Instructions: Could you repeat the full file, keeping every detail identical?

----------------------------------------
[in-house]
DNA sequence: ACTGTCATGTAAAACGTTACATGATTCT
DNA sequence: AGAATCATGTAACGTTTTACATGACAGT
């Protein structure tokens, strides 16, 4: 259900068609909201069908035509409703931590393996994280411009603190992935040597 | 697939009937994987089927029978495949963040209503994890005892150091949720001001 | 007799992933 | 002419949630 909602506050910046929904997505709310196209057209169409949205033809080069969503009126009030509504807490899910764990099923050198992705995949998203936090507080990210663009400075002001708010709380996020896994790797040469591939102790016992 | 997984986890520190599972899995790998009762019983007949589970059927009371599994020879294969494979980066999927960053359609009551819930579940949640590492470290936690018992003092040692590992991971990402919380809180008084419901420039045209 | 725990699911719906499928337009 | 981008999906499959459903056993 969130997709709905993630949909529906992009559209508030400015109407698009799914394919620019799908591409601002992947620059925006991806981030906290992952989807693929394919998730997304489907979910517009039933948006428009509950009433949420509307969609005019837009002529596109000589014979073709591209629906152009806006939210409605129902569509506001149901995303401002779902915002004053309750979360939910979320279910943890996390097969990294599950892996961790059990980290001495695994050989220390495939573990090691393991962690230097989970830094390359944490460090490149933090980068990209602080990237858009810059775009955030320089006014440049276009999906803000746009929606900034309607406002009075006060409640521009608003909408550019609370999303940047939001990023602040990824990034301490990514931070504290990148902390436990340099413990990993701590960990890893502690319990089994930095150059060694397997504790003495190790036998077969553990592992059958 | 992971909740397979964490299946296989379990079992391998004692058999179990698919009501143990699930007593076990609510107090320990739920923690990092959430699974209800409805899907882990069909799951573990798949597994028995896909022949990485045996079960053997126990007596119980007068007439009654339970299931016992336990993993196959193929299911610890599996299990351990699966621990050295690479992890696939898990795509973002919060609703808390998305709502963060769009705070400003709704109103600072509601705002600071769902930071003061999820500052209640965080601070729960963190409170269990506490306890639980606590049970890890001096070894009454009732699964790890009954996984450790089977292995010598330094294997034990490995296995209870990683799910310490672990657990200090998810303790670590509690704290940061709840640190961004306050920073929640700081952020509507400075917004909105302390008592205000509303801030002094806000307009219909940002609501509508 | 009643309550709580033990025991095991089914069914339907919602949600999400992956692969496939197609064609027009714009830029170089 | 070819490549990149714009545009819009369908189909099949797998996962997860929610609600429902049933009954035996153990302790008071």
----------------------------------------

[in-house]
DNA sequence: ACTGTCATGTAAAACGTTACATGATTCT
DNA sequence: AGAATCATGTAACGTTTTACATGACAGT
């Protein structure tokens, strides 16, 4: 259900068609909201069908035509409703931590393996994280411009603190992935040597 | 697939009937994987089927029978495949963040209503994890005892150091949720001001 | 007799992933 | 002419949630 909602506050910046929904997505709310196209057209169409949205033809080069969503009126009030509504807490899910764990099923050198992705995949998203936090507080990210663009400075002001708010709380996020896994790797040469591939102790016992 | 997984986890520190599972899995790998009762019983007949589970059927009371599994020879294969494979980066999927960053359609009551819930579940949640590492470290936690018992003092040692590992991971990402919380809180008084419901420039045209 | 725990699911719906499928337009 | 981008999906499959459903056993 969130997709709905993630949909529906992009559209508030400015109407698009799914394919620019799908591409601002992947620059925006991806981030906290992952989807693929394919998730997304489907979910517009039933948006428009509950009433949420509307969609005019837009002529596109000589014979073709591209629906152009806006939210409605129902569509506001149901995303401002779902915002004053309750979360939910979320279910943890996390097969990294599950892996961790059990980290001495695994050989220390495939573990090691393991962690230097989970830094390359944490460090490149933090980068990209602080990237858009810059775009955030320089006014440049276009999906803000746009929606900034309607406002009075006060409640521009608003909408550019609370999303940047939001990023602040990824990034301490990514931070504290990148902390436990340099413990990993701590960990890893502690319990089994930095150059060694397997504790003495190790036998077969553990592992059958 | 992971909740397979964490299946296989379990079992391998004692058999179990698919009501143990699930007593076990609510107090320990739920923690990092959430699974209800409805899907882990069909799951573990798949597994028995896909022949990485045996079960053997126990007596119980007068007439009654339970299931016992336990993993196959193929299911610890599996299990351990699966621990050295690479992890696939898990795509973002919060609703808390998305709502963060769009705070400003709704109103600072509601705002600071769902930071003061999820500052209640965080601070729960963190409170269990506490306890639980606590049970890890001096070894009454009732699964790890009954996984450790089977292995010598330094294997034990490995296995209870990683799910310490672990657990200090998810303790670590509690704290940061709840640190961004306050920073929640700081952020509507400075917004909105302390008592205000509303801030002094806000307009219909940002609501509508 | 009643309550709580033990025991095991089914069914339907919602949600999400992956692969496939197609064609027009714009830029170089 | 070819490549990149714009545009819009369908189909099949797998996962997860929610609600429902049933009954035996153990302790008071």